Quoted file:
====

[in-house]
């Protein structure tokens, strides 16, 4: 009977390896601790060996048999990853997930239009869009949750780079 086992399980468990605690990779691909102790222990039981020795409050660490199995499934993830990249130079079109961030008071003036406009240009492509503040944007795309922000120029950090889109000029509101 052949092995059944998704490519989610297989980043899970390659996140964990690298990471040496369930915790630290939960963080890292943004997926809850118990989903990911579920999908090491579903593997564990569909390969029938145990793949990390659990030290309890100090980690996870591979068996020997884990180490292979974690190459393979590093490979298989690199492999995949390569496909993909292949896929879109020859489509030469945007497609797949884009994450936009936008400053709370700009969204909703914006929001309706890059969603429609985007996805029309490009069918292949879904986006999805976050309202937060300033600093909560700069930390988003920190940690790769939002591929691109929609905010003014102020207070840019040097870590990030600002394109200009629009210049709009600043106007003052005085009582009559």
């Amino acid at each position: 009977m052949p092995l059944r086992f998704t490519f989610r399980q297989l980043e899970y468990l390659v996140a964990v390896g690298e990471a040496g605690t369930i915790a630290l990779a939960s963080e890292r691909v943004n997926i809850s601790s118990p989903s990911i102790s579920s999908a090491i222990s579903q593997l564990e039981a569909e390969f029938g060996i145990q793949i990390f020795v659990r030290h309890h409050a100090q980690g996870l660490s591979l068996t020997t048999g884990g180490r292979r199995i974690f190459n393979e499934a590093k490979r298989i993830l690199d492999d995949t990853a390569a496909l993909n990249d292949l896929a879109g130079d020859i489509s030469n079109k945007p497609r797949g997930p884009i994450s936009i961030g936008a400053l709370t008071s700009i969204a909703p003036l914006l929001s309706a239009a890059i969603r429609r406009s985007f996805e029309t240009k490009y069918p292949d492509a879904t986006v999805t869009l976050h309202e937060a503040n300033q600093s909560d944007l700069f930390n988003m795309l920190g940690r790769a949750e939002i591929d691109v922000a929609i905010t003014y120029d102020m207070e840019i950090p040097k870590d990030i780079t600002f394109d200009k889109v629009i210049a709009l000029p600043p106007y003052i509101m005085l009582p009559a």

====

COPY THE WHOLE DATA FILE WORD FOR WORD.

[in-house]
């Protein structure tokens, strides 16, 4: 009977390896601790060996048999990853997930239009869009949750780079 086992399980468990605690990779691909102790222990039981020795409050660490199995499934993830990249130079079109961030008071003036406009240009492509503040944007795309922000120029950090889109000029509101 052949092995059944998704490519989610297989980043899970390659996140964990690298990471040496369930915790630290939960963080890292943004997926809850118990989903990911579920999908090491579903593997564990569909390969029938145990793949990390659990030290309890100090980690996870591979068996020997884990180490292979974690190459393979590093490979298989690199492999995949390569496909993909292949896929879109020859489509030469945007497609797949884009994450936009936008400053709370700009969204909703914006929001309706890059969603429609985007996805029309490009069918292949879904986006999805976050309202937060300033600093909560700069930390988003920190940690790769939002591929691109929609905010003014102020207070840019040097870590990030600002394109200009629009210049709009600043106007003052005085009582009559």
């Amino acid at each position: 009977m052949p092995l059944r086992f998704t490519f989610r399980q297989l980043e899970y468990l390659v996140a964990v390896g690298e990471a040496g605690t369930i915790a630290l990779a939960s963080e890292r691909v943004n997926i809850s601790s118990p989903s990911i102790s579920s999908a090491i222990s579903q593997l564990e039981a569909e390969f029938g060996i145990q793949i990390f020795v659990r030290h309890h409050a100090q980690g996870l660490s591979l068996t020997t048999g884990g180490r292979r199995i974690f190459n393979e499934a590093k490979r298989i993830l690199d492999d995949t990853a390569a496909l993909n990249d292949l896929a879109g130079d020859i489509s030469n079109k945007p497609r797949g997930p884009i994450s936009i961030g936008a400053l709370t008071s700009i969204a909703p003036l914006l929001s309706a239009a890059i969603r429609r406009s985007f996805e029309t240009k490009y069918p292949d492509a879904t986006v999805t869009l976050h309202e937060a503040n300033q600093s909560d944007l700069f930390n988003m795309l920190g940690r790769a949750e939002i591929d691109v922000a929609i905010t003014y120029d102020m207070e840019i950090p040097k870590d990030i780079t600002f394109d200009k889109v629009i210049a709009l000029p600043p106007y003052i509101m005085l009582p009559a």